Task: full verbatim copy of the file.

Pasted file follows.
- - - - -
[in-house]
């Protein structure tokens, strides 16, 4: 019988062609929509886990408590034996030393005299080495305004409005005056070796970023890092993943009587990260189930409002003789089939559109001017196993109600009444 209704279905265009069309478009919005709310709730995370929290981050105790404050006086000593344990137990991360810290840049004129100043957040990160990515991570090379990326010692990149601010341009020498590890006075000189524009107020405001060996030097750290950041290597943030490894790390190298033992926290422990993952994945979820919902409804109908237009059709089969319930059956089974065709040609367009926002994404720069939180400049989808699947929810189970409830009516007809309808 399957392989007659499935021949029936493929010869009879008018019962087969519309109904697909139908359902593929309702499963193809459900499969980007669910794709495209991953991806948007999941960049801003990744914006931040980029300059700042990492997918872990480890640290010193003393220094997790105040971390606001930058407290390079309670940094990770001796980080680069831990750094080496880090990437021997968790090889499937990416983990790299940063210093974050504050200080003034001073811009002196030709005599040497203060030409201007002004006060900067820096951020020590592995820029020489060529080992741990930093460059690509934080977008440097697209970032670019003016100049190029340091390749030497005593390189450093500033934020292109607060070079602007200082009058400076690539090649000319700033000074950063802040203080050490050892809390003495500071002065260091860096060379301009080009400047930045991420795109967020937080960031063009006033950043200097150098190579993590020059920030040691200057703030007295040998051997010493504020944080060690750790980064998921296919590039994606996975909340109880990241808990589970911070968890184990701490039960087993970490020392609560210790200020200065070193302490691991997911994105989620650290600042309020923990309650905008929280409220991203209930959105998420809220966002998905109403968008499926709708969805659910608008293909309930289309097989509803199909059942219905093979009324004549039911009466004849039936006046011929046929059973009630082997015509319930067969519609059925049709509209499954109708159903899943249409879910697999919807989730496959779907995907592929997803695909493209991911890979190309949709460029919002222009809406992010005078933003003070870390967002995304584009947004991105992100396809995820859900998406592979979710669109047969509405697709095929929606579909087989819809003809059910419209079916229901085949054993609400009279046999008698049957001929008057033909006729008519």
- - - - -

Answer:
[in-house]
């Protein structure tokens, strides 16, 4: 019988062609929509886990408590034996030393005299080495305004409005005056070796970023890092993943009587990260189930409002003789089939559109001017196993109600009444 209704279905265009069309478009919005709310709730995370929290981050105790404050006086000593344990137990991360810290840049004129100043957040990160990515991570090379990326010692990149601010341009020498590890006075000189524009107020405001060996030097750290950041290597943030490894790390190298033992926290422990993952994945979820919902409804109908237009059709089969319930059956089974065709040609367009926002994404720069939180400049989808699947929810189970409830009516007809309808 399957392989007659499935021949029936493929010869009879008018019962087969519309109904697909139908359902593929309702499963193809459900499969980007669910794709495209991953991806948007999941960049801003990744914006931040980029300059700042990492997918872990480890640290010193003393220094997790105040971390606001930058407290390079309670940094990770001796980080680069831990750094080496880090990437021997968790090889499937990416983990790299940063210093974050504050200080003034001073811009002196030709005599040497203060030409201007002004006060900067820096951020020590592995820029020489060529080992741990930093460059690509934080977008440097697209970032670019003016100049190029340091390749030497005593390189450093500033934020292109607060070079602007200082009058400076690539090649000319700033000074950063802040203080050490050892809390003495500071002065260091860096060379301009080009400047930045991420795109967020937080960031063009006033950043200097150098190579993590020059920030040691200057703030007295040998051997010493504020944080060690750790980064998921296919590039994606996975909340109880990241808990589970911070968890184990701490039960087993970490020392609560210790200020200065070193302490691991997911994105989620650290600042309020923990309650905008929280409220991203209930959105998420809220966002998905109403968008499926709708969805659910608008293909309930289309097989509803199909059942219905093979009324004549039911009466004849039936006046011929046929059973009630082997015509319930067969519609059925049709509209499954109708159903899943249409879910697999919807989730496959779907995907592929997803695909493209991911890979190309949709460029919002222009809406992010005078933003003070870390967002995304584009947004991105992100396809995820859900998406592979979710669109047969509405697709095929929606579909087989819809003809059910419209079916229901085949054993609400009279046999008698049957001929008057033909006729008519």